Nine times the magic
Reviewed by Vikrant Parmar

by Shobha Nihalani
Pages 378, Rs 250

hong Kong, Gaya, Calcutta, London, Amsterdam, Minneapolis, Dharamsala, New York, Cambodia…no, this is not a lesson in regional geography but the epicentres of Shobha Nihalani's 'Nine' - a history-inspired, mythology-nurtured, magic-imbued, conspiracy-laden, modernism-fed pot-boiler that weaves a million threads into a coherent whole.

While on one hand there are bloody skirmishes, planned abductions, memory-erasing chemicals and serum antidotes, on the other there is black magic; spirits rise, demons appear, ghosts haunt and apparitions scare. Amid all this the narrative moves ahead with rapid velocity, save the times where action wanes into a few pages of monotony before picking up again.

Nurse Tara, DJ Akash and 'death investigator' Zubin form the trinity of modern-day saviours who are among the reincarnations of King Ashoka's Council of Nine - the repositories of ancient wisdom. The knowledge, in the author's universe, has travelled down millennia through 'chosen' humans, who guard it with all their heart, soul and energy. Their purpose is sacred, so is the aura surrounding some members of the Council of Nine - part of King Ashoka's secret society.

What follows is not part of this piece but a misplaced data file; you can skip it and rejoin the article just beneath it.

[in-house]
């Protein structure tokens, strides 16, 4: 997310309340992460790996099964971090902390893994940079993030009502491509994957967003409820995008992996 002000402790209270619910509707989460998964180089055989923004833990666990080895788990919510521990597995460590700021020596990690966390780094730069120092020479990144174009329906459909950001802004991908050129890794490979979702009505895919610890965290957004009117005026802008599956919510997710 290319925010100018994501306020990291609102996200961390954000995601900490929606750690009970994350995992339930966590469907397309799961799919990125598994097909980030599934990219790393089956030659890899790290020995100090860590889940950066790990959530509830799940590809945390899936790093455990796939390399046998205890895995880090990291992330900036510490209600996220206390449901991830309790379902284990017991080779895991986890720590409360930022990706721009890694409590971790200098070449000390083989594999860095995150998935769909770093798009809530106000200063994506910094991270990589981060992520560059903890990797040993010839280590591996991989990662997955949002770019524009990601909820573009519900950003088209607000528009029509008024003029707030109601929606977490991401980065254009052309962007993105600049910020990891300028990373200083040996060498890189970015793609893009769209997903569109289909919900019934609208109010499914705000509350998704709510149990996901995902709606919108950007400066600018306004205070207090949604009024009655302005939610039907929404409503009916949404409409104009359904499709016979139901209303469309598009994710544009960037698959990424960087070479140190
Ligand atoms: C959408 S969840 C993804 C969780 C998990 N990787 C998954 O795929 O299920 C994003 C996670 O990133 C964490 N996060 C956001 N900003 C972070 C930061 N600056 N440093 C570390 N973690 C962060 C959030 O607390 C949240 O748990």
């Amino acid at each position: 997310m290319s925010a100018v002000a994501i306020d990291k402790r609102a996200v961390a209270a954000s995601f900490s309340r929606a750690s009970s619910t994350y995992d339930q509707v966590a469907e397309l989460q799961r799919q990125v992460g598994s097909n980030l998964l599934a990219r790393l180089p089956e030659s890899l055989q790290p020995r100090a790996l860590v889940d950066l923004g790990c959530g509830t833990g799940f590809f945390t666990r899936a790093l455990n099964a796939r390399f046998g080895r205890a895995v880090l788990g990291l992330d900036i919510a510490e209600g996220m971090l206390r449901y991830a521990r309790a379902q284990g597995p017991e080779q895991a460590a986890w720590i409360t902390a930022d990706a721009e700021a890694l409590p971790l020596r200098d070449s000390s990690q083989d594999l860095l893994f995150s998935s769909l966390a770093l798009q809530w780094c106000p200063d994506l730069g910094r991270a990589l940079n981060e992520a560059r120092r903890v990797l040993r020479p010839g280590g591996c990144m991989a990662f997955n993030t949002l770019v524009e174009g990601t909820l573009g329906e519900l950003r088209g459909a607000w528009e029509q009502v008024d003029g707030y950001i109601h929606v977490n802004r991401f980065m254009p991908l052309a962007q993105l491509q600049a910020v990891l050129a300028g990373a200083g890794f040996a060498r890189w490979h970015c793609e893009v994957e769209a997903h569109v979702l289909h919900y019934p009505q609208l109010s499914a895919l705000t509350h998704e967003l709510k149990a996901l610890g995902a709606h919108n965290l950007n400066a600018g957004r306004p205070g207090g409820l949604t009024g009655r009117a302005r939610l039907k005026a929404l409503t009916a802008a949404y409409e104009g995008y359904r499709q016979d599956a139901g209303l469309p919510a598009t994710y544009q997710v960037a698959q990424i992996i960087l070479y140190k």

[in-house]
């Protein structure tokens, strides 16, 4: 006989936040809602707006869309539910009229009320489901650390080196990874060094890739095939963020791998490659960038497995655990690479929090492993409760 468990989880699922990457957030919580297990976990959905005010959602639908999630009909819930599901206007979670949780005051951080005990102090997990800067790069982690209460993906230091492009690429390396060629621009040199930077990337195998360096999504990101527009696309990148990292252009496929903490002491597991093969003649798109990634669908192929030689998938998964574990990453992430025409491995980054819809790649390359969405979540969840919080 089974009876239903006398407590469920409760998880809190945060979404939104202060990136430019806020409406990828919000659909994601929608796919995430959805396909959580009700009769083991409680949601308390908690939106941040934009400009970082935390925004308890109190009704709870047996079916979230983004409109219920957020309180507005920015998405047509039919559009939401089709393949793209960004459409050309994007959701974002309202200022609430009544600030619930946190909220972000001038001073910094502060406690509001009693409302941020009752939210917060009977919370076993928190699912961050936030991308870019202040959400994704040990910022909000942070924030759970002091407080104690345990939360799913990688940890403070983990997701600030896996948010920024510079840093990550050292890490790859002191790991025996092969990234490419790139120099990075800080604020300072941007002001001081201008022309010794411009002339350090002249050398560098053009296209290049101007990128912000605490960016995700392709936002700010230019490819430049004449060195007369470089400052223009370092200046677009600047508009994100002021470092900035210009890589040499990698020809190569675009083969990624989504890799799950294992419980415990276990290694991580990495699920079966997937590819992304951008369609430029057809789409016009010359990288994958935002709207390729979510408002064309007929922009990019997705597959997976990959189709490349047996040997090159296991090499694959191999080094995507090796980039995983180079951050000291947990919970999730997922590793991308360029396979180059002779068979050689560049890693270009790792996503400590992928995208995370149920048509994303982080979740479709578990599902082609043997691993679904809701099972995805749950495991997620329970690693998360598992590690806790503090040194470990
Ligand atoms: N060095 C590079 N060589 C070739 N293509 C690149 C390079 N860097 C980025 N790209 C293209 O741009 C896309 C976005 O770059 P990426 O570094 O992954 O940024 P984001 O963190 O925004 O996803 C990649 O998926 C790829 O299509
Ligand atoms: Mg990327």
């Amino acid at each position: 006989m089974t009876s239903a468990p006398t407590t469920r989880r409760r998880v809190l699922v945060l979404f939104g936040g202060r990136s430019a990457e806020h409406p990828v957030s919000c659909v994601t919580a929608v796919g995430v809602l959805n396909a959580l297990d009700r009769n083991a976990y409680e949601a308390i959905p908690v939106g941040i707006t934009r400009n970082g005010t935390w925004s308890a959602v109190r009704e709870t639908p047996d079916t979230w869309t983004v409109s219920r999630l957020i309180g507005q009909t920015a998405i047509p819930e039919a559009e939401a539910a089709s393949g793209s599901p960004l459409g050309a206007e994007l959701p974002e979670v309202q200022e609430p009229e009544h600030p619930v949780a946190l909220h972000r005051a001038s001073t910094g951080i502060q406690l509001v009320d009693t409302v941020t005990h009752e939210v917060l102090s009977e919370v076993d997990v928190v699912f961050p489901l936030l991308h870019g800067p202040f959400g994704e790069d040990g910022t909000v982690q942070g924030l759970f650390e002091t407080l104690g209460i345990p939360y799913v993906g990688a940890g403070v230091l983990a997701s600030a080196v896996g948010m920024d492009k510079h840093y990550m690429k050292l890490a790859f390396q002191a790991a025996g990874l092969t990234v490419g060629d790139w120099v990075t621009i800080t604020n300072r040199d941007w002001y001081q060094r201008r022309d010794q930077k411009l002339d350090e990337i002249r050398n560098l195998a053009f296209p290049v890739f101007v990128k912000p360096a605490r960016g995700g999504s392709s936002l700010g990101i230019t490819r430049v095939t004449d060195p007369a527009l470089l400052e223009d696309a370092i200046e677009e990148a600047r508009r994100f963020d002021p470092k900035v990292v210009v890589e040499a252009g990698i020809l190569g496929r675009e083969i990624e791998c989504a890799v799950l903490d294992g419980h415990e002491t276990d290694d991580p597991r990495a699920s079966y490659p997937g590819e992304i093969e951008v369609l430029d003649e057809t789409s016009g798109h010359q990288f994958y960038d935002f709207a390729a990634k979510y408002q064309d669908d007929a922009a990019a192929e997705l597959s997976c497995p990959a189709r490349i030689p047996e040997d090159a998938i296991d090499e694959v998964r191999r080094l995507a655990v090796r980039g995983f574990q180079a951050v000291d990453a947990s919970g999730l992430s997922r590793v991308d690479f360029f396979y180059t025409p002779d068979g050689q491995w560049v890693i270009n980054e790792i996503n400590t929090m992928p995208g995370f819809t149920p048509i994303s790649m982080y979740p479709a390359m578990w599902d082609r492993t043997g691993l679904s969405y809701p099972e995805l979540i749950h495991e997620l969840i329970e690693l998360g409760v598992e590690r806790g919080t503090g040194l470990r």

Opposition comes in the form of Vayu, a demon re-incarnate, 'deceptively small-built, with wide shoulders and stout arms'; a Kalingan warrior who is out to revenge the wrong done by King Ashoka. Vayu forms an integral part of the Kala Yogis, an organistaion baying for the blood of the 'nine' in every age and era.

Having taken a cue from the historical Kalinga War held in 261 BC, where Mauryan emperor Ashoka annihilated his opponents only to later give up violence forever, Nihalani has injected a rich dose of fiction and woven a tale to suit modern sensibilities. So if there are magical powers that make the characters superhuman, there are emotions that make them human; if there are healing and levitation abilities, there are frailties that land them up in situations. Normal gets subsumed into paranormal with effortless ease in Nihalani's hand.

The author is widely travelled and that is apparent in her choice of locales; the swift movement has to be viewed in the light of her grandiose plot, characters and purpose. The narrative confuses and amazes at the same time, but the message that is conveyed right through the text is universal - evil thrives, good overcomes.

The number nine is astrologically intriguing; Nihalani only makes it more so through her fertile imagination and vivid narration.

The writer makes number nine astrologically intriguing through a vivid narration and imaginative rendering